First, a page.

“Our research tells us that engineers who feel included are 80% more likely to report increased motivation and 68% increased performance,” says Bola Fatimilehin, head of diversity and inclusion at the academy. “Everyone works better in an inclusive culture where they experience openness and respect.”

In 2015, a report by Conservative MP Alec Shelbrooke estimated that the industry is losing a potential £11bn a year owing to the lost productivity of LGBT engineers forced to remain in the closet. The report, Engineering Action: Tackling Homophobia in Engineering, found that engineers are afraid to come out and that the industry as a whole is “behind the curve” in terms of LGBT equality.

McBride-Wright says that, by some estimates, nearly half of transgender people (who, according to the Creating Cultures report, make up 1% of UK engineers) have suicidal thoughts or attempt suicide. In a company with 2,000 employees, that means 20 people could, potentially, be in trouble. For a company the size of Babcock, the number would be closer to 350.

He says that, once he has conversations about these issues with company leaders, there is usually a moment of “this could be someone in my team”. From there, real change can begin to happen.

Murphy spends time thinking about this change and the future of engineering. He says that shrinking the skills gap will require a cultural shift to make sure employers are seen as attractive to all engineers, regardless of their sexual orientation or where they fit in on the gender spectrum.

“Looking 20 years ahead, the workforce is ageing and we will need to encourage people into engineering,” he explains. “In Babcock, the more people we employ, the more business we can do.”

Ben Murphy (Credit: Jennifer Bruce)Ben Murphy (Credit: Jennifer Bruce)

Similar factors inform Turner-Smart’s initiatives at Prism. “In Rolls-Royce, as with other engineering companies, innovation is critical to our future success,” he says. “Studies show that a diverse workforce is much more innovative, so the importance is absolutely clear to us.”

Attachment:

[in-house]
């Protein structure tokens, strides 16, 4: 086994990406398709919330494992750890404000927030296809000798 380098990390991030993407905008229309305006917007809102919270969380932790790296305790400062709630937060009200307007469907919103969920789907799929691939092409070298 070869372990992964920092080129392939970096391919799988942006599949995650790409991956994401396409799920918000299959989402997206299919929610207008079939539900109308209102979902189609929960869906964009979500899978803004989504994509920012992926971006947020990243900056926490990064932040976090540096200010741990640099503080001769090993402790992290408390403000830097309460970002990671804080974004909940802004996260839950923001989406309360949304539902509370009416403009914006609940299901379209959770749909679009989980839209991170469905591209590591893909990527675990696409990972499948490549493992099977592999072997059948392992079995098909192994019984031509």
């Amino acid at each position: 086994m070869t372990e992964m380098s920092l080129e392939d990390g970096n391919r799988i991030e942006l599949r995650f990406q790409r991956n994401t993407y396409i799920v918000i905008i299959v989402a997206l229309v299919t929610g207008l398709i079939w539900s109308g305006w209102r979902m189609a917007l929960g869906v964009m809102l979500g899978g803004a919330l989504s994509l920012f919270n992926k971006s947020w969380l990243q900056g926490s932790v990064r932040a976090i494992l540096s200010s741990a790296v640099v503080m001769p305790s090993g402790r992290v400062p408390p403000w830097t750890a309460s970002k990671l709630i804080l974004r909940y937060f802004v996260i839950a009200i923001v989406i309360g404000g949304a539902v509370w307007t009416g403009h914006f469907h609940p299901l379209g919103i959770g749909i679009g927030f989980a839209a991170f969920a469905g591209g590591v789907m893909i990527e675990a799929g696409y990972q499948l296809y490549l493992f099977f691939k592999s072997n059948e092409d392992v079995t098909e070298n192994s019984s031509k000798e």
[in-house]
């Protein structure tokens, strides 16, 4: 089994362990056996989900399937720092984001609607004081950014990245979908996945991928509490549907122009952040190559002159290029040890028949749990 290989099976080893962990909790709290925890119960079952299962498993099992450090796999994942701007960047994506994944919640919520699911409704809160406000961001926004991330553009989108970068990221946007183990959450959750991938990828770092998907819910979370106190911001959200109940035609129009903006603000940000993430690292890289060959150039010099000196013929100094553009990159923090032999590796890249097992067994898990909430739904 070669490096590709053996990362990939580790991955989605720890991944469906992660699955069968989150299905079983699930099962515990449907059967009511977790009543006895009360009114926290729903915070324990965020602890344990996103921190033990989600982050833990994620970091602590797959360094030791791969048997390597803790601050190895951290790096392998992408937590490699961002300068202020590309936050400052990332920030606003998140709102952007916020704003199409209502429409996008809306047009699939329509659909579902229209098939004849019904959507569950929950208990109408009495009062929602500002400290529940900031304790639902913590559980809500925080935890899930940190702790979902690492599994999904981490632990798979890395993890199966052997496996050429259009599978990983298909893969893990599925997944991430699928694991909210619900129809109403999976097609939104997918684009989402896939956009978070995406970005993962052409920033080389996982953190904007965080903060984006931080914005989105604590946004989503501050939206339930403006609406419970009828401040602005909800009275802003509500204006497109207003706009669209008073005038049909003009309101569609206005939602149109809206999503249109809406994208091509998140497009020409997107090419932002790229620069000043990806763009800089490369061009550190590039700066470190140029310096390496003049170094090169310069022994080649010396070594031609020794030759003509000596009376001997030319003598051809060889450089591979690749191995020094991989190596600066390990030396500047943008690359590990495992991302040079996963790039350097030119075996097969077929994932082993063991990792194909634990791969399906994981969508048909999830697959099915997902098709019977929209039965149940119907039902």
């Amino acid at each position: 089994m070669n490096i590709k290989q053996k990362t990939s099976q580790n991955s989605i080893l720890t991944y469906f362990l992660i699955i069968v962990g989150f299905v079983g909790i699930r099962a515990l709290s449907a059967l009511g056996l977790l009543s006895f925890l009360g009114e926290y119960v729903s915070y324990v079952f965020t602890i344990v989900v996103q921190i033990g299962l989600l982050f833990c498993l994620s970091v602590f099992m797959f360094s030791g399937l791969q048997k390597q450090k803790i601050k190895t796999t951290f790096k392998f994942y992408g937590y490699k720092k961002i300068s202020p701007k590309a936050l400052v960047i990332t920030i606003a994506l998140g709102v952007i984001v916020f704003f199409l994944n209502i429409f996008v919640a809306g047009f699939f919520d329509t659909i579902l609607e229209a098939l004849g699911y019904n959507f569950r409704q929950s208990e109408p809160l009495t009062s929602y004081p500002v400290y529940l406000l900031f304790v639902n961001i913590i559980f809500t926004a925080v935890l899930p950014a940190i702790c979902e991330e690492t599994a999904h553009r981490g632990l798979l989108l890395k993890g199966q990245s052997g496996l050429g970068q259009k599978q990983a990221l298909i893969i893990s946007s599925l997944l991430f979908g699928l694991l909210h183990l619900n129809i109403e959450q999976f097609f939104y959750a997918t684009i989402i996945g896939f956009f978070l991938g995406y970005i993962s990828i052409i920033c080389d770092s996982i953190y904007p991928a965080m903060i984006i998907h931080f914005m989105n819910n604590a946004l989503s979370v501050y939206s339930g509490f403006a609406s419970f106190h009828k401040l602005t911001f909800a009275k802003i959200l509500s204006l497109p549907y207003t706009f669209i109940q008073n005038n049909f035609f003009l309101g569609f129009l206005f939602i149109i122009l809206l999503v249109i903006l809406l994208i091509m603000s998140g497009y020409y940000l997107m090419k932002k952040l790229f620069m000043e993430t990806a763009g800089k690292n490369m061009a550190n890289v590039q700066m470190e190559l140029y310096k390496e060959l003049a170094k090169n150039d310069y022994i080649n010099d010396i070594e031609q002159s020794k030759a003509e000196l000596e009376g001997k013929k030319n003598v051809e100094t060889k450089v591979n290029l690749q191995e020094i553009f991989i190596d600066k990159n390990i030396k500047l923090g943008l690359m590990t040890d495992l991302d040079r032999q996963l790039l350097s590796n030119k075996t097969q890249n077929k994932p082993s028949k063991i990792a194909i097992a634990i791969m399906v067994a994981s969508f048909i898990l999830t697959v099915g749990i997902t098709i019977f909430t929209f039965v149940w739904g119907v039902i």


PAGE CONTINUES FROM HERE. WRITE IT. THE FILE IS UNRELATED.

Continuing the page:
Living in modern-day Britain, it’s easy to forget how long and difficult the global battle for LGBT equality has been. In many countries, being gay remains outlawed. In Australia, where Murphy was born, same-sex marriage has only been legal for three months. Only 26 countries out of nearly 200 have legalised same-sex marriage, the first doing so 18 years ago.

Even when protected by laws, the LGBT community continues to suffer discrimination, sometimes subtle, sometimes violent. In the workplace, Carter explains, members of the LGBT community can be forced to live “double lives”, which can severely affect their mental health, while discrimination can include being passed up for promotions.

According to research done by Out Now, five in 10 employees don’t feel comfortable coming out at work. The 2011 Injustice at Every Turn report found that 90% of transgender employees had reported some form of harassment.

Murphy says the Pride in Babcock network helps to encourage dialogue and understanding. “How do we have conversations with each other? Give each other space to grow. Recognise that everyone is on a journey and we all have change to make within ourselves and within our organisations,” he adds.

It’s widely agreed that change can take place at all levels. Schools can work to break down gender-based stereotypes about engineering. Professional bodies and institutions can continue to encourage openness. The IMechE, for example, sponsors InterEngineering, while last year the Royal Academy of Engineering was recognised at the Excellence in Diversity Awards for a series of videos profiling LGBT engineers. Companies should be “less cold and more caring”.

“The sector needs to work hard to promote diverse role models, like Ben,” says Turner-Smart. “I see things improving. It’s great to see the support that engineering companies are giving one another. We have collaborated with Airbus, Balfour Beatty, Babcock and others in the last year, and everyone has been open to helping each other improve.”

McBride-Wright says that every engineer interested in driving this change can take a simple first step. “Have an open mind and educate yourself,” he says. “It’s not just about joining Pride parades and flying flags, it’s about creating a culture where everyone can be themselves for the benefit of everyone.”

Murphy hopes that diversity and inclusion will become as entrenched in the workplace as health and safety is. That its importance will be universally and consistently accepted.

“We all have a responsibility to examine our biases and behaviours,” he concludes. “We are all learning together.”